One of the organizers, Adrienne Greyeyes, says the four women that started the movement were getting frustrated because of the changes that would be made in the bill, and how little attention they were getting.
"It was getting pushed through because the Conservative government has a majority government at the moment," she argues. "They decided to join together and start educating their communities about what's actually happening."
She explains there are two major issues with the bill: that it removes protection from the majority of lakes and rivers in the country, and it fast-tracks the process to surrender reserve lands.
"It goes from having over 2,000 lakes and rivers protected, to only 95 being protected," she says. "What that means is, when oil companies come in to take resources from the land, they no longer have to consult on the damage that's going to happen to that water."
Watching and reading about these changes and the growth of the Idle No More movement, Greyeyes felt something had to be done locally. After all, these are changes she argues greatly affect our region.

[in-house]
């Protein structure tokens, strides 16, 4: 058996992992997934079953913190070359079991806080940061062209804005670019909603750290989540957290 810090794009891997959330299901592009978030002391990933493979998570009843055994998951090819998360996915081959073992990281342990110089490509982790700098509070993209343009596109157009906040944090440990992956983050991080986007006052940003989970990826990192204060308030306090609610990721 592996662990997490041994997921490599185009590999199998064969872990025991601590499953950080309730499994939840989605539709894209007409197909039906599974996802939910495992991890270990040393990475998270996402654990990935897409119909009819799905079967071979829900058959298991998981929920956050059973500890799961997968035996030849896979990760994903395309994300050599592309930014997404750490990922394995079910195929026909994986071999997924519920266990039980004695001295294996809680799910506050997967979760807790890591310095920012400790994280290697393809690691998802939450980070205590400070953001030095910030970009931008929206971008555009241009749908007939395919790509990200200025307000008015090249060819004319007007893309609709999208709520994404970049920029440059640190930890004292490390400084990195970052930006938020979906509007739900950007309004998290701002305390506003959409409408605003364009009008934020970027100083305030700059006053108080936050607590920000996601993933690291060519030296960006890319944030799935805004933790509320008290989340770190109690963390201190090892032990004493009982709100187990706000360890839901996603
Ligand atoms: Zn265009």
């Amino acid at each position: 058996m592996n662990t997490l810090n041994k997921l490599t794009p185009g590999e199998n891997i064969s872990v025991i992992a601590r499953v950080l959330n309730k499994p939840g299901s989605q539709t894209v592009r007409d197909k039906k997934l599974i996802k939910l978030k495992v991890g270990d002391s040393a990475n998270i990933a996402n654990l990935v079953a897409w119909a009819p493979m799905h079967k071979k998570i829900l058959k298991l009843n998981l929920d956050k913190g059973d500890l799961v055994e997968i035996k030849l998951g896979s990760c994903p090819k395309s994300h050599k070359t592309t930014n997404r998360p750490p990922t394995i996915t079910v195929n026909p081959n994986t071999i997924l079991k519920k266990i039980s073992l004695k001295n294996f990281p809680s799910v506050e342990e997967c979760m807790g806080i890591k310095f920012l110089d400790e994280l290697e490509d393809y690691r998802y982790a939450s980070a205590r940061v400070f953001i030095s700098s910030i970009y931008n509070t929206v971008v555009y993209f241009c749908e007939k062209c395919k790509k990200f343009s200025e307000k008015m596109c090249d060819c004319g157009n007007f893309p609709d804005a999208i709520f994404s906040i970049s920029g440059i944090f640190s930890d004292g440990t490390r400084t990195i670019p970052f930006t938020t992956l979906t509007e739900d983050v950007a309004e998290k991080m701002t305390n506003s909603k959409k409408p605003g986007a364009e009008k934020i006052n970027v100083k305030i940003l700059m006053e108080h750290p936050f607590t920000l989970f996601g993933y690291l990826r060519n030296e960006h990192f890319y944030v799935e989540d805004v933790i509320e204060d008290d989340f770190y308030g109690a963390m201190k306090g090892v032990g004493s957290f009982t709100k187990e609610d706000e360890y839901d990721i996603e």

"I felt like it was really important, especially for our region, to have something happen here, because of how large the oil and gas industry is and how much consultation actually needs to happen around the environment here," she says. "If all of that were removed, then we could be put in a much worse situation than we already have."
The bill also reduces the amount of time required for consultation on major industrial projects.
Greyeyes, who is Cree, maintains that while the campaign has become about indigenous rights, what's at stake affects all Canadians.
"There's a lot of misconceptions when people hear about First Nations people protesting or doing demonstrations," she says. "They believe that First Nations people just want more money or they just want more land, but in all reality this is about making sure that all of us who live in Canada will still have a healthy environment and clean air and clean water for all of our kids."
The information session and discussion will begin Friday at 10 a.m. at the Treaty 8 Tribal Association Board Room, going through the bills in question, and how they will affect our community. There will be an opportunity for letter writing, and at 12 p.m. the group will march to MP Bob Zimmer's office on 100 Avenue to deliver their messages. There will be an opportunity for speakers and the public to speak.
Friday's event coincides with a national rally being held in Ottawa.
The Facebook event can be reached here.